Meet the Author
Johnson County Library and The Writers Place are pleased to announce that Kaleah Petersen has won the open category of our writing contest on the theme of TIME with "A Matter of Time".
Kaleah Petersen is in eighth grade at Indian Woods Middle School and is taking a Creative Writing class. She enjoys writing poetry and fiction in her free time.
Johnson County Library and The Writers Place are pleased to announce that Sarah Donohue has won the open category of our writing contest on the theme of TIME with "Grounded".
At Johnson County Library, we love local authors. And when that local author is one of our own, we can't help but celebrate! Before transferring to our Leawood Library to work in the Youth Services Department, Hannah Jane Weber was active in our writing programs. We are proud to share that Hannah Jane had been awarded the 2017 Dylan Thomas American Award for the poem "Scenic Rail Tour" which is published in issue 63 of Rosebud.
The Readers Advisory committee is pleased to announce that Frank Higgins has won our TIME poetry contest with his poem "The Summer We're All Sixteen". We love way the poem circles back on itself and illustrates both the universality of time and its unique passage for each of us.
Frank Higgins writes plays, and occasionally poetry and haiku.
The summer we’re all sixteen
The Readers Advisory committee is pleased to announce that Lisa Allen has won our Ain't It the Truth writing contest in the open category for her poem "Adoration." With precise yet smoldering language, Allen's narrator carefully unravels the "secret histories" of the women who raised her--what remains hidden beneath the facades they were forced to adopt to survive.
The Readers Advisory committee is pleased to announce that Kristin Pitts has won our Ain’t It the Truth writing contest in the short story category. In Last Night, Pitts develops her two characters nicely, primarily through effective use of dialogue; without further explanation, we know who they are and how they see the world. Pitts’ response to the theme of truth is subtle, showing us that we can’t always rely on memory and, at times, we must rely on the evidence.
The Readers Advisory committee is pleased to announce that Marcia Hurlow has won our Ain't It the Truth poetry contest for her poem Maps. We love how simply so much is conveyed and how well the poet utilizes maps to illustrate a shrinking world.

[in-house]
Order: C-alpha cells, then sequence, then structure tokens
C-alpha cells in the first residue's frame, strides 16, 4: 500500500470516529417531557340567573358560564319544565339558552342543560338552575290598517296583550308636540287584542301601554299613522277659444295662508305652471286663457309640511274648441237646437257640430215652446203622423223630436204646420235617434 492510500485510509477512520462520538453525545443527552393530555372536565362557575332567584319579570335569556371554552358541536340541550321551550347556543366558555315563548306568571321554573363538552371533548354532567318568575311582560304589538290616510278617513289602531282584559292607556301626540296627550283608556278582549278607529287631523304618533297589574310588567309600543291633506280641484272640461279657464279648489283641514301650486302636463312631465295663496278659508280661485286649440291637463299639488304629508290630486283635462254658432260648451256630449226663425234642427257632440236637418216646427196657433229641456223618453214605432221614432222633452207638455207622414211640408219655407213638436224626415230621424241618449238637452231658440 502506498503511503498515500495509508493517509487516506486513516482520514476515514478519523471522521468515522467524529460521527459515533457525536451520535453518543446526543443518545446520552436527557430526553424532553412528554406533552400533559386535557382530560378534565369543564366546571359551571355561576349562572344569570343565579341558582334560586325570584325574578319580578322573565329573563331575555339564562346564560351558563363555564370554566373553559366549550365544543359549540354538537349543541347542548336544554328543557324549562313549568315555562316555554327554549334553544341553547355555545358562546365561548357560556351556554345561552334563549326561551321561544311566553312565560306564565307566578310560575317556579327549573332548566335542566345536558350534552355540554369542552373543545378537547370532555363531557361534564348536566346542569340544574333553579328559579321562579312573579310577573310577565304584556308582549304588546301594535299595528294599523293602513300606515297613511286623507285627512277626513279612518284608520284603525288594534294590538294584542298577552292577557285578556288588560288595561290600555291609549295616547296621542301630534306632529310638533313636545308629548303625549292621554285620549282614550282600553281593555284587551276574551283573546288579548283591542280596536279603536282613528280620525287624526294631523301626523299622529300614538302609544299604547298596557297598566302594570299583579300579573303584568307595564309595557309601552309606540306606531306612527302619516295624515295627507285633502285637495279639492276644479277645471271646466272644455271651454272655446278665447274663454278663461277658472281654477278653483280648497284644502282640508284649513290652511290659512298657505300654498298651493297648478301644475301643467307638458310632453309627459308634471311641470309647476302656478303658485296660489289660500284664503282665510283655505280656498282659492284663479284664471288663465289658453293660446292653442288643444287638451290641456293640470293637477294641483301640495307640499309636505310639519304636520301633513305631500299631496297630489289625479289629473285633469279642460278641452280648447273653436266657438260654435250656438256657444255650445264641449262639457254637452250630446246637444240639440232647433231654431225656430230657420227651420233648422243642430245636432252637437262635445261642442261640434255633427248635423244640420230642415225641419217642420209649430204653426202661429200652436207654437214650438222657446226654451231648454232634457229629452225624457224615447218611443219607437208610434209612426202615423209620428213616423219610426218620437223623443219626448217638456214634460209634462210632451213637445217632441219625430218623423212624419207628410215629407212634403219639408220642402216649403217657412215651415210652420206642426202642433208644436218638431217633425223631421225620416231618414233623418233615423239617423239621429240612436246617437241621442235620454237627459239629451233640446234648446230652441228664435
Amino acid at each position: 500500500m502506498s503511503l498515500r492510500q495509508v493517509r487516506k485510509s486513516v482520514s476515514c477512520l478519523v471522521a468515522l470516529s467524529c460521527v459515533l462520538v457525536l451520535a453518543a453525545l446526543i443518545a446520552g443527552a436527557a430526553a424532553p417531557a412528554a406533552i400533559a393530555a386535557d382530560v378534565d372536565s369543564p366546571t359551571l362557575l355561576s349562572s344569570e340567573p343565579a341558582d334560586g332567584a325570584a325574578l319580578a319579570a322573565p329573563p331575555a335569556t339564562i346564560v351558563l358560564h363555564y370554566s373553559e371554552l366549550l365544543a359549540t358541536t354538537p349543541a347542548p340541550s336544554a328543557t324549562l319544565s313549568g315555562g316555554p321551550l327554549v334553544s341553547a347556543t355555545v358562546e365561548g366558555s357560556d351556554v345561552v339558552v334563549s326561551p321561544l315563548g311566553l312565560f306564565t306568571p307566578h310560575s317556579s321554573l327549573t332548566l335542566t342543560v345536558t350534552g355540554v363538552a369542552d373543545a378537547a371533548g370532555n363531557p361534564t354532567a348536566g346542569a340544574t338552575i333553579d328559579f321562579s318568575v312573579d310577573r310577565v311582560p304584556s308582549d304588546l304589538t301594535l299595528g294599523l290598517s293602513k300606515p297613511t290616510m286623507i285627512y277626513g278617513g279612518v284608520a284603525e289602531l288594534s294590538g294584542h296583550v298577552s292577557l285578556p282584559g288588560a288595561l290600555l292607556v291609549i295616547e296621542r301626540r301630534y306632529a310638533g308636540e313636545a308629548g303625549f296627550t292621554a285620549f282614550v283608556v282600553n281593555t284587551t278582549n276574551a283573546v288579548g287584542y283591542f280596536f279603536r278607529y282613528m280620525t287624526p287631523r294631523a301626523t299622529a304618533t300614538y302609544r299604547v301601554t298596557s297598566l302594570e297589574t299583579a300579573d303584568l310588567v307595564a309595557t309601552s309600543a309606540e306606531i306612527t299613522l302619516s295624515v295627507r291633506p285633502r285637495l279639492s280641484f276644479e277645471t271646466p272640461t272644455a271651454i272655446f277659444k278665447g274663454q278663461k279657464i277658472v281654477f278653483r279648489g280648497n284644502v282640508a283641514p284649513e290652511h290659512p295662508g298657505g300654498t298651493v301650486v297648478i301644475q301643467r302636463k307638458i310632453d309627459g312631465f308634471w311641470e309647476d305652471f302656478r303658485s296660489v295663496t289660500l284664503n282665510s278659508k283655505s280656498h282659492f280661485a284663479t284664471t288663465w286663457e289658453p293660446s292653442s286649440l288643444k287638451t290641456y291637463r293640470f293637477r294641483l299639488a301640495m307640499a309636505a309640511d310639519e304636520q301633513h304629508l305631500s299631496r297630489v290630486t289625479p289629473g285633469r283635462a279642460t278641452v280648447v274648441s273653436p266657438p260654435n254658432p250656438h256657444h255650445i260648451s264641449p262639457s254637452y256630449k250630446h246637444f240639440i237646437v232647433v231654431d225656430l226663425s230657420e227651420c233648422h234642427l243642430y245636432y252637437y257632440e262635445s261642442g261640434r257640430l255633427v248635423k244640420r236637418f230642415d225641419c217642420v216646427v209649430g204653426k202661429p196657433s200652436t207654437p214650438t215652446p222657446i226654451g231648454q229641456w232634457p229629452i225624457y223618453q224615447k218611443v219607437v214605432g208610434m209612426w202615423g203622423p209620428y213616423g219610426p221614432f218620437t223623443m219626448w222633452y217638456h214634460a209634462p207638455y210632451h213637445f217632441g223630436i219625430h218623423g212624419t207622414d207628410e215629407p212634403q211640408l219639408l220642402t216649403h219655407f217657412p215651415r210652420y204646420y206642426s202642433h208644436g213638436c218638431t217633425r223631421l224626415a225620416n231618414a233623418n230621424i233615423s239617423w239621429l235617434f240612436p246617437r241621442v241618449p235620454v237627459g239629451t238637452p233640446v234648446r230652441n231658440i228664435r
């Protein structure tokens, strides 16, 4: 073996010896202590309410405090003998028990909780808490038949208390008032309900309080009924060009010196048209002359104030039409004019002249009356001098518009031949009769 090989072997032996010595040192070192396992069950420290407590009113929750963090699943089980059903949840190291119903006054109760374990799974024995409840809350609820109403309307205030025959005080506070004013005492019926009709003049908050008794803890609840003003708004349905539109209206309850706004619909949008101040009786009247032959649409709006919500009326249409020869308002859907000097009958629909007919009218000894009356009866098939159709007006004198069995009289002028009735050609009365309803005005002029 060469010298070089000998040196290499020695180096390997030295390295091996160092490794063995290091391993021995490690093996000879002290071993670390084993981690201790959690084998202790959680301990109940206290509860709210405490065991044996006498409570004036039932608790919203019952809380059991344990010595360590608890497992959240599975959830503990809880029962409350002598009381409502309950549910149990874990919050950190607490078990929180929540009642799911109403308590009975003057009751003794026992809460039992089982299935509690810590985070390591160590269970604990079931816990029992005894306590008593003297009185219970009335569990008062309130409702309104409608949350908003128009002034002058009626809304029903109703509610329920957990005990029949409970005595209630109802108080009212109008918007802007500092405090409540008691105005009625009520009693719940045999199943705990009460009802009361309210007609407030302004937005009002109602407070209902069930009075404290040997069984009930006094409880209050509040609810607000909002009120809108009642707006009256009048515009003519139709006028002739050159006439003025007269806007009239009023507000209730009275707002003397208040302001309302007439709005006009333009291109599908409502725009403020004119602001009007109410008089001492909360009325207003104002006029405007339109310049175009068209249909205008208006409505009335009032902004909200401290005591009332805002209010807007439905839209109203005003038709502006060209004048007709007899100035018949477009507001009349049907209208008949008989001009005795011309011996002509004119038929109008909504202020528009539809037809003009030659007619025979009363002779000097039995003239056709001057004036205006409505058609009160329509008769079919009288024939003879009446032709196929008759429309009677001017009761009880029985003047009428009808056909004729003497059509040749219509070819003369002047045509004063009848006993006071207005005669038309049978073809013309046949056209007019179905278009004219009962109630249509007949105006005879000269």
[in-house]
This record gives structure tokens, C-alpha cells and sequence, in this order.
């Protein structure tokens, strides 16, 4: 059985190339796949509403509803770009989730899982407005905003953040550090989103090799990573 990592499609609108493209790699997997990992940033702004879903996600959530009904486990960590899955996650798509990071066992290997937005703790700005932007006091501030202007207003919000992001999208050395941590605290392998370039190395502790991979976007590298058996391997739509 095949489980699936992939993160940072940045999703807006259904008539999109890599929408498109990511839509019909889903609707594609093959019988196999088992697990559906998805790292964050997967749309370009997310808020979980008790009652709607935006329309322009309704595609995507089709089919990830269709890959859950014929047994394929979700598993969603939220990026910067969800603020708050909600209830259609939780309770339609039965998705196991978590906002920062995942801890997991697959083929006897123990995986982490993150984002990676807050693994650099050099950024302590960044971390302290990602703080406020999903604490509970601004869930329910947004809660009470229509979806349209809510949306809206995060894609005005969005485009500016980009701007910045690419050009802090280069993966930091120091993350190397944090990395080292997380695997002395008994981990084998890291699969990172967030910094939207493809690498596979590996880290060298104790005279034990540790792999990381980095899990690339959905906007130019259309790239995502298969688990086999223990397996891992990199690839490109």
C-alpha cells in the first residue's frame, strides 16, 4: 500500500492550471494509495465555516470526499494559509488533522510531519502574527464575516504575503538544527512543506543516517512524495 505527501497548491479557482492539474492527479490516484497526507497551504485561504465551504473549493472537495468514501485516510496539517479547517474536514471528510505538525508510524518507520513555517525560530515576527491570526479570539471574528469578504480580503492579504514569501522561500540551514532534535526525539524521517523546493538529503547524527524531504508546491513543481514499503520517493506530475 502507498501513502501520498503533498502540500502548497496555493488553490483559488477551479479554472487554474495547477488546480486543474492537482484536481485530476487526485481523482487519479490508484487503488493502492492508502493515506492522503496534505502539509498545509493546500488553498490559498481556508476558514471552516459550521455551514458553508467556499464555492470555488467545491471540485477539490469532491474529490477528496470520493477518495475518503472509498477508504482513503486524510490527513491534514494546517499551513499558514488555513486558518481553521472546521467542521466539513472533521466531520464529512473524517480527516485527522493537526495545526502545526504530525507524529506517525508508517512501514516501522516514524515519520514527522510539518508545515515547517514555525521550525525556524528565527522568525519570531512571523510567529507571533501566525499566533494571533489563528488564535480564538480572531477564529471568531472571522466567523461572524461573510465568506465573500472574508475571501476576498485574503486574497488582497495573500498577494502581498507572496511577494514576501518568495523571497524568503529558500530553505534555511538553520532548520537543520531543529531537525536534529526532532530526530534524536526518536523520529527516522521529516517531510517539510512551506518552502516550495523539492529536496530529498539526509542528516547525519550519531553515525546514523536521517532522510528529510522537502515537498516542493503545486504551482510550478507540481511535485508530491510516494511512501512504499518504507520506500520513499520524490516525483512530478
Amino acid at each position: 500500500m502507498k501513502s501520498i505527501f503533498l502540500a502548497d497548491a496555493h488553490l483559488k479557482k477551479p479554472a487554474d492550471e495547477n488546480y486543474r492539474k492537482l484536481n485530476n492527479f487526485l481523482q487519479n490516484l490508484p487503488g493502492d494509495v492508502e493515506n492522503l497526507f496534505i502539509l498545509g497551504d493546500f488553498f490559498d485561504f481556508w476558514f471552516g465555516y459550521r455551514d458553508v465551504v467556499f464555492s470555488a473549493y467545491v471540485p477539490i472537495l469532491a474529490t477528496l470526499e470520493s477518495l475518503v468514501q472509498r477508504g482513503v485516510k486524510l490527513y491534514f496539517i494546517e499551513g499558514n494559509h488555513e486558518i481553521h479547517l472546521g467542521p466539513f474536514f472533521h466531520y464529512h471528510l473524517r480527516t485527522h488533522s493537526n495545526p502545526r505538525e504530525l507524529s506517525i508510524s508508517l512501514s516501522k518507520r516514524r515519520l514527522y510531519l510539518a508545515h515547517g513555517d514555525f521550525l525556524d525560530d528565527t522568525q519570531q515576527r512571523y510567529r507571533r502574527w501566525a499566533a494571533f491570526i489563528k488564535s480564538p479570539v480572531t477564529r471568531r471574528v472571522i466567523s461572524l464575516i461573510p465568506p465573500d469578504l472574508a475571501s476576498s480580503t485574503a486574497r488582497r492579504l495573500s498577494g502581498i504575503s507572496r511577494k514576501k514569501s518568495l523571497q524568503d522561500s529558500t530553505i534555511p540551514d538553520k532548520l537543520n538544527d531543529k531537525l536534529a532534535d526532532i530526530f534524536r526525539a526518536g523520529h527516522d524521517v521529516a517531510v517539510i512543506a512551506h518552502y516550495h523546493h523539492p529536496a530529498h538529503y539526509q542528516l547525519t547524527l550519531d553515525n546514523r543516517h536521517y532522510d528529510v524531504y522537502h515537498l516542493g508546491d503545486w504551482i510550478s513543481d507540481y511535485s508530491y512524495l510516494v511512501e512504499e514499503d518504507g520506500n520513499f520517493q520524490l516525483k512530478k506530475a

Natasha Ria El-Scari is most known for her honesty about motherhood, womanhood, politics and love. Once asked in an interview what makes her unique she replied, "most people lie to themselves, but I like to reveal myself.” Born and raised in Kansas City, Missouri, Natasha El-Scari has a BA from Jackson State University and a MA from the University of Missouri-Kansas City. Her poetry, academic papers, and personal essays have been published in anthologies and journals. She lives in Kansas City.
Eric McHenry is the immediate past Poet Laureate of Kansas. From Topeka, Kansas, McHenry attended Beloit College and then earned a MA in creative writing from Boston University. His work has been featured in The Harvard Review, Slate, Poetry Northwest, The New York Times Book Review and Salon. He lives in Lawrence and teaches at Washburn University of Topeka. McHenry will offer a poetry workshop at our 2017 writers conference.
The Readers Advisory committee is pleased to announce that Annie Newcomer has won our Build a Better World writing contest in the open category for her poem Caregivers. We find the poem an interesting and new take on our theme that works to capture a very specific type of "Building a Better World." The imagery is powerful and the author captures how our bodies can sometimes be forces of nature that suck us in and spit us out.